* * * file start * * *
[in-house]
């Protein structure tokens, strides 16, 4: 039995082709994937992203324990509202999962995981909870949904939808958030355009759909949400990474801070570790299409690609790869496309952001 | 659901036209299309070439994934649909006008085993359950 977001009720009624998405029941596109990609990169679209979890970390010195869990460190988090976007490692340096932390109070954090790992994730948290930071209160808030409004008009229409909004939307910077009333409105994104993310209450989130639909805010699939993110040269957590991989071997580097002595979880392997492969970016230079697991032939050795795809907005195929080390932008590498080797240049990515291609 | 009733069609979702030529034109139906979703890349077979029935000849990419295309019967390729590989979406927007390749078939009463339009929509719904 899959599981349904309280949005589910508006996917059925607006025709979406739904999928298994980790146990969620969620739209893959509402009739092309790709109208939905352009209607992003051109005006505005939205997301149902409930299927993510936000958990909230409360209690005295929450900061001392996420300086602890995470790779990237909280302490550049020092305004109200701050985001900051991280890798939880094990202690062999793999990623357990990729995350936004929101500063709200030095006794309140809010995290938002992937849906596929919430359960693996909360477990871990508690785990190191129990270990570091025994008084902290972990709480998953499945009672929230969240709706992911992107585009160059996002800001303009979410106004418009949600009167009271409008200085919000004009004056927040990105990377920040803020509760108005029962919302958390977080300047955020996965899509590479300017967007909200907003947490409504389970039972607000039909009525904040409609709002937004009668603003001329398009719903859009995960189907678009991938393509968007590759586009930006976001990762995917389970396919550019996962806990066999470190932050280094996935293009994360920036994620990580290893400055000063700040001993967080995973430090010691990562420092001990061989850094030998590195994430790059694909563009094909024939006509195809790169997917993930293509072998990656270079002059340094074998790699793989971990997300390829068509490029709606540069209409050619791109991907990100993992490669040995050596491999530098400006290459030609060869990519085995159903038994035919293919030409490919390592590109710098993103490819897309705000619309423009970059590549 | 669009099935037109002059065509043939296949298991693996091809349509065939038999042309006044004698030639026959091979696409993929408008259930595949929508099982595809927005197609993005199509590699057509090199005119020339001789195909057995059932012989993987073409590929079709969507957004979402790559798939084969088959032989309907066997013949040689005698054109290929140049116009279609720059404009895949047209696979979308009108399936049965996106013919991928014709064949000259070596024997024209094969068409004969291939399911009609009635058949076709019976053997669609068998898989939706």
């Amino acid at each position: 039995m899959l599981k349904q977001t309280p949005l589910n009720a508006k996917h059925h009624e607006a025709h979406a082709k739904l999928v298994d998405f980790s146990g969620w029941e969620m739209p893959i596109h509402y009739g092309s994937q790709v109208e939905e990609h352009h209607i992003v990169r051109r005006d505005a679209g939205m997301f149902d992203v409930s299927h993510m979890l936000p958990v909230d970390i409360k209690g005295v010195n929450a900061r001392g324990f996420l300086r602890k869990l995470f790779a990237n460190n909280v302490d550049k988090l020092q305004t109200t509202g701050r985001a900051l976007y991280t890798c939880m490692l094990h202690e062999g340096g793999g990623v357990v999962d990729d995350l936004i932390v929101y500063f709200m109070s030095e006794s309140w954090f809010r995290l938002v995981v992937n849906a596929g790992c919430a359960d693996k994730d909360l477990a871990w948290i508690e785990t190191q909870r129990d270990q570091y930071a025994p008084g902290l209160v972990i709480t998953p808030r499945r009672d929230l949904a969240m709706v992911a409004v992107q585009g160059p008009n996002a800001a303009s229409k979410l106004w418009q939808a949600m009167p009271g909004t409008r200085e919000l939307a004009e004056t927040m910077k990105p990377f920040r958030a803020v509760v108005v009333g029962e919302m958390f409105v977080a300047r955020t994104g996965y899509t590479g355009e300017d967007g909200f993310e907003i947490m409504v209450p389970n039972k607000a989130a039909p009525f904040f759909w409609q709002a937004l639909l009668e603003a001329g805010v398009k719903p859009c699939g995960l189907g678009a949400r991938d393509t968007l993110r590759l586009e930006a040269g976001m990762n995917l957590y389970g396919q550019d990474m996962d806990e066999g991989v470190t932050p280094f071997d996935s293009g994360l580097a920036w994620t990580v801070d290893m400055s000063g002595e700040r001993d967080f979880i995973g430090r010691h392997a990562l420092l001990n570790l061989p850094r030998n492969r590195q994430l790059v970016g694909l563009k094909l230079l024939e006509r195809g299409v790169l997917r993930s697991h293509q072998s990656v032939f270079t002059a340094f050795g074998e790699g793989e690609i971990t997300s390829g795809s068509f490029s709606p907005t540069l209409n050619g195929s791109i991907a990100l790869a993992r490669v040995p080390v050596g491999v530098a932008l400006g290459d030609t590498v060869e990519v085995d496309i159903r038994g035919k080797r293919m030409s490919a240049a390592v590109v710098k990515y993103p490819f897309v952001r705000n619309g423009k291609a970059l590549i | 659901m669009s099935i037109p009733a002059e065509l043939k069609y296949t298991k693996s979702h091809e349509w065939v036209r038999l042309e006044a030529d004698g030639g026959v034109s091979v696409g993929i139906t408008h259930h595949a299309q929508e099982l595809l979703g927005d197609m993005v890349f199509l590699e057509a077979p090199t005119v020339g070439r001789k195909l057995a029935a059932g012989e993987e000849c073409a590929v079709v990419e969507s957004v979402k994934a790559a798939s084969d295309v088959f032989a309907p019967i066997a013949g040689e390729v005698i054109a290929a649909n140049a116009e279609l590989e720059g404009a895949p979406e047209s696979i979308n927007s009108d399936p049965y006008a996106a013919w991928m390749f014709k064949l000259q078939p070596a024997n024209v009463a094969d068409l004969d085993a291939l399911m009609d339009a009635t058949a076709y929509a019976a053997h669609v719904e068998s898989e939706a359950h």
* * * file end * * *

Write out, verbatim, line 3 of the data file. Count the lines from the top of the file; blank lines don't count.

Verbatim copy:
């Amino acid at each position: 039995m899959l599981k349904q977001t309280p949005l589910n009720a508006k996917h059925h009624e607006a025709h979406a082709k739904l999928v298994d998405f980790s146990g969620w029941e969620m739209p893959i596109h509402y009739g092309s994937q790709v109208e939905e990609h352009h209607i992003v990169r051109r005006d505005a679209g939205m997301f149902d992203v409930s299927h993510m979890l936000p958990v909230d970390i409360k209690g005295v010195n929450a900061r001392g324990f996420l300086r602890k869990l995470f790779a990237n460190n909280v302490d550049k988090l020092q305004t109200t509202g701050r985001a900051l976007y991280t890798c939880m490692l094990h202690e062999g340096g793999g990623v357990v999962d990729d995350l936004i932390v929101y500063f709200m109070s030095e006794s309140w954090f809010r995290l938002v995981v992937n849906a596929g790992c919430a359960d693996k994730d909360l477990a871990w948290i508690e785990t190191q909870r129990d270990q570091y930071a025994p008084g902290l209160v972990i709480t998953p808030r499945r009672d929230l949904a969240m709706v992911a409004v992107q585009g160059p008009n996002a800001a303009s229409k979410l106004w418009q939808a949600m009167p009271g909004t409008r200085e919000l939307a004009e004056t927040m910077k990105p990377f920040r958030a803020v509760v108005v009333g029962e919302m958390f409105v977080a300047r955020t994104g996965y899509t590479g355009e300017d967007g909200f993310e907003i947490m409504v209450p389970n039972k607000a989130a039909p009525f904040f759909w409609q709002a937004l639909l009668e603003a001329g805010v398009k719903p859009c699939g995960l189907g678009a949400r991938d393509t968007l993110r590759l586009e930006a040269g976001m990762n995917l957590y389970g396919q550019d990474m996962d806990e066999g991989v470190t932050p280094f071997d996935s293009g994360l580097a920036w994620t990580v801070d290893m400055s000063g002595e700040r001993d967080f979880i995973g430090r010691h392997a990562l420092l001990n570790l061989p850094r030998n492969r590195q994430l790059v970016g694909l563009k094909l230079l024939e006509r195809g299409v790169l997917r993930s697991h293509q072998s990656v032939f270079t002059a340094f050795g074998e790699g793989e690609i971990t997300s390829g795809s068509f490029s709606p907005t540069l209409n050619g195929s791109i991907a990100l790869a993992r490669v040995p080390v050596g491999v530098a932008l400006g290459d030609t590498v060869e990519v085995d496309i159903r038994g035919k080797r293919m030409s490919a240049a390592v590109v710098k990515y993103p490819f897309v952001r705000n619309g423009k291609a970059l590549i | 659901m669009s099935i037109p009733a002059e065509l043939k069609y296949t298991k693996s979702h091809e349509w065939v036209r038999l042309e006044a030529d004698g030639g026959v034109s091979v696409g993929i139906t408008h259930h595949a299309q929508e099982l595809l979703g927005d197609m993005v890349f199509l590699e057509a077979p090199t005119v020339g070439r001789k195909l057995a029935a059932g012989e993987e000849c073409a590929v079709v990419e969507s957004v979402k994934a790559a798939s084969d295309v088959f032989a309907p019967i066997a013949g040689e390729v005698i054109a290929a649909n140049a116009e279609l590989e720059g404009a895949p979406e047209s696979i979308n927007s009108d399936p049965y006008a996106a013919w991928m390749f014709k064949l000259q078939p070596a024997n024209v009463a094969d068409l004969d085993a291939l399911m009609d339009a009635t058949a076709y929509a019976a053997h669609v719904e068998s898989e939706a359950h």